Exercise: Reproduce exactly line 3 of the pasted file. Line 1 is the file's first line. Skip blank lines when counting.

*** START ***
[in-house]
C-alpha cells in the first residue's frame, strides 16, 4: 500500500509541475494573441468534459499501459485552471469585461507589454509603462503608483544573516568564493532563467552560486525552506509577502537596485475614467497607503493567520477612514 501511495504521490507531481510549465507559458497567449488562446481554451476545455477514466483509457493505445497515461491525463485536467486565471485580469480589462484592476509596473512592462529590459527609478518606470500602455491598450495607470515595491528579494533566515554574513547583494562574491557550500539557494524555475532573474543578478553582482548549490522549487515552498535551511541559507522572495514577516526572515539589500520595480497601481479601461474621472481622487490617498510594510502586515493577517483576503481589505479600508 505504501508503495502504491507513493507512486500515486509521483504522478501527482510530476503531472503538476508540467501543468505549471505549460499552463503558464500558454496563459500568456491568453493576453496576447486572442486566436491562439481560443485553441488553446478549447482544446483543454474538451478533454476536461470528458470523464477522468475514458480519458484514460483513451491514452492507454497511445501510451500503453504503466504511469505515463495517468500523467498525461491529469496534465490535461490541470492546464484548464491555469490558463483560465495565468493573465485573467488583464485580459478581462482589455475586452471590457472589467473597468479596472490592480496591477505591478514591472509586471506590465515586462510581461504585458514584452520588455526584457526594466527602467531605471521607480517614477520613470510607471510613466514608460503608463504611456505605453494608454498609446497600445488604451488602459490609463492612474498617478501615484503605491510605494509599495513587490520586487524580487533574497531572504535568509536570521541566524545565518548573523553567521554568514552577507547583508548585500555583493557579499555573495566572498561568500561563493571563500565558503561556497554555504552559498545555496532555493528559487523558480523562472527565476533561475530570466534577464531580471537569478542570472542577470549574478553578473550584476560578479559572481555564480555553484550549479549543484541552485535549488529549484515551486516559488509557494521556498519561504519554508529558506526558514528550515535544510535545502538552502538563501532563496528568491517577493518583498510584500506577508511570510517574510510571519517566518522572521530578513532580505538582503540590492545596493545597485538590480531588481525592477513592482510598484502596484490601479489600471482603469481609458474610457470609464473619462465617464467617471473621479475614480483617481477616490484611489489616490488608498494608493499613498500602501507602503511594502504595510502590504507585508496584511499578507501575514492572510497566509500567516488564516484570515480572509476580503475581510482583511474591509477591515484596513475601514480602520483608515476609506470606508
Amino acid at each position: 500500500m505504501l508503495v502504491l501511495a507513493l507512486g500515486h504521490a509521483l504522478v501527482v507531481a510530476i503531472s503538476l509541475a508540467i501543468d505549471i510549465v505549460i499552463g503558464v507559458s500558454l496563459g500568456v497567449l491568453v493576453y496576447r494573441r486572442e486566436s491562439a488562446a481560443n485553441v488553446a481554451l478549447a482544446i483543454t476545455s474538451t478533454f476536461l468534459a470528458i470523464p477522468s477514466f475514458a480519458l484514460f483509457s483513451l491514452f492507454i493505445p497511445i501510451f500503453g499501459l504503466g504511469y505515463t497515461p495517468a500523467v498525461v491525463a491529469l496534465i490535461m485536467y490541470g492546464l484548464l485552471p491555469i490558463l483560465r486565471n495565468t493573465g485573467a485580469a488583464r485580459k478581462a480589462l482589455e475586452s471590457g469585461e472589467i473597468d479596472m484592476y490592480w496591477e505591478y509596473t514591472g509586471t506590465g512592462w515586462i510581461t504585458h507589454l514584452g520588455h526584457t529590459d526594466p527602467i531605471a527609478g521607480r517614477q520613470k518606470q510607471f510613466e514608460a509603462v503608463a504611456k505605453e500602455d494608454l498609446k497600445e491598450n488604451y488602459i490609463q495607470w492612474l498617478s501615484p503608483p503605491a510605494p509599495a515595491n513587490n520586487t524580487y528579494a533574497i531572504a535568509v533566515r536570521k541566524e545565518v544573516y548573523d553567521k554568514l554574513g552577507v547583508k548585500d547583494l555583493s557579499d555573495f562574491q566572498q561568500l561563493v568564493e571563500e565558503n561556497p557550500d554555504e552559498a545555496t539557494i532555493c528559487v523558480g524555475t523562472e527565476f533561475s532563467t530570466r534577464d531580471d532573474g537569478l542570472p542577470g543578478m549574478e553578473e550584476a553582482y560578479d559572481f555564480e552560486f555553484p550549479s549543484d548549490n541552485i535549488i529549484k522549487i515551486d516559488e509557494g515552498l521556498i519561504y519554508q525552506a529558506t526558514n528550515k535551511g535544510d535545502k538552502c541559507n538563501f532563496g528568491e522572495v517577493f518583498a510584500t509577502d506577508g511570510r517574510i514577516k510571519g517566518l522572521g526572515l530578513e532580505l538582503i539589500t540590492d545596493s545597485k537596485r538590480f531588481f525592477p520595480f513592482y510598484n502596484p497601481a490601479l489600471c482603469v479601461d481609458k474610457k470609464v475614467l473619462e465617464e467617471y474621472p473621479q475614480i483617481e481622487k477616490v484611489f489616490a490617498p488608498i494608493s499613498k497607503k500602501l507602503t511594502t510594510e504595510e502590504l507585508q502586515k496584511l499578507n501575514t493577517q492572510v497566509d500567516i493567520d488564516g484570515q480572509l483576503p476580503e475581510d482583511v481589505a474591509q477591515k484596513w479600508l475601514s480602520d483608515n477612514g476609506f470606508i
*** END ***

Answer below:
Amino acid at each position: 500500500m505504501l508503495v502504491l501511495a507513493l507512486g500515486h504521490a509521483l504522478v501527482v507531481a510530476i503531472s503538476l509541475a508540467i501543468d505549471i510549465v505549460i499552463g503558464v507559458s500558454l496563459g500568456v497567449l491568453v493576453y496576447r494573441r486572442e486566436s491562439a488562446a481560443n485553441v488553446a481554451l478549447a482544446i483543454t476545455s474538451t478533454f476536461l468534459a470528458i470523464p477522468s477514466f475514458a480519458l484514460f483509457s483513451l491514452f492507454i493505445p497511445i501510451f500503453g499501459l504503466g504511469y505515463t497515461p495517468a500523467v498525461v491525463a491529469l496534465i490535461m485536467y490541470g492546464l484548464l485552471p491555469i490558463l483560465r486565471n495565468t493573465g485573467a485580469a488583464r485580459k478581462a480589462l482589455e475586452s471590457g469585461e472589467i473597468d479596472m484592476y490592480w496591477e505591478y509596473t514591472g509586471t506590465g512592462w515586462i510581461t504585458h507589454l514584452g520588455h526584457t529590459d526594466p527602467i531605471a527609478g521607480r517614477q520613470k518606470q510607471f510613466e514608460a509603462v503608463a504611456k505605453e500602455d494608454l498609446k497600445e491598450n488604451y488602459i490609463q495607470w492612474l498617478s501615484p503608483p503605491a510605494p509599495a515595491n513587490n520586487t524580487y528579494a533574497i531572504a535568509v533566515r536570521k541566524e545565518v544573516y548573523d553567521k554568514l554574513g552577507v547583508k548585500d547583494l555583493s557579499d555573495f562574491q566572498q561568500l561563493v568564493e571563500e565558503n561556497p557550500d554555504e552559498a545555496t539557494i532555493c528559487v523558480g524555475t523562472e527565476f533561475s532563467t530570466r534577464d531580471d532573474g537569478l542570472p542577470g543578478m549574478e553578473e550584476a553582482y560578479d559572481f555564480e552560486f555553484p550549479s549543484d548549490n541552485i535549488i529549484k522549487i515551486d516559488e509557494g515552498l521556498i519561504y519554508q525552506a529558506t526558514n528550515k535551511g535544510d535545502k538552502c541559507n538563501f532563496g528568491e522572495v517577493f518583498a510584500t509577502d506577508g511570510r517574510i514577516k510571519g517566518l522572521g526572515l530578513e532580505l538582503i539589500t540590492d545596493s545597485k537596485r538590480f531588481f525592477p520595480f513592482y510598484n502596484p497601481a490601479l489600471c482603469v479601461d481609458k474610457k470609464v475614467l473619462e465617464e467617471y474621472p473621479q475614480i483617481e481622487k477616490v484611489f489616490a490617498p488608498i494608493s499613498k497607503k500602501l507602503t511594502t510594510e504595510e502590504l507585508q502586515k496584511l499578507n501575514t493577517q492572510v497566509d500567516i493567520d488564516g484570515q480572509l483576503p476580503e475581510d482583511v481589505a474591509q477591515k484596513w479600508l475601514s480602520d483608515n477612514g476609506f470606508i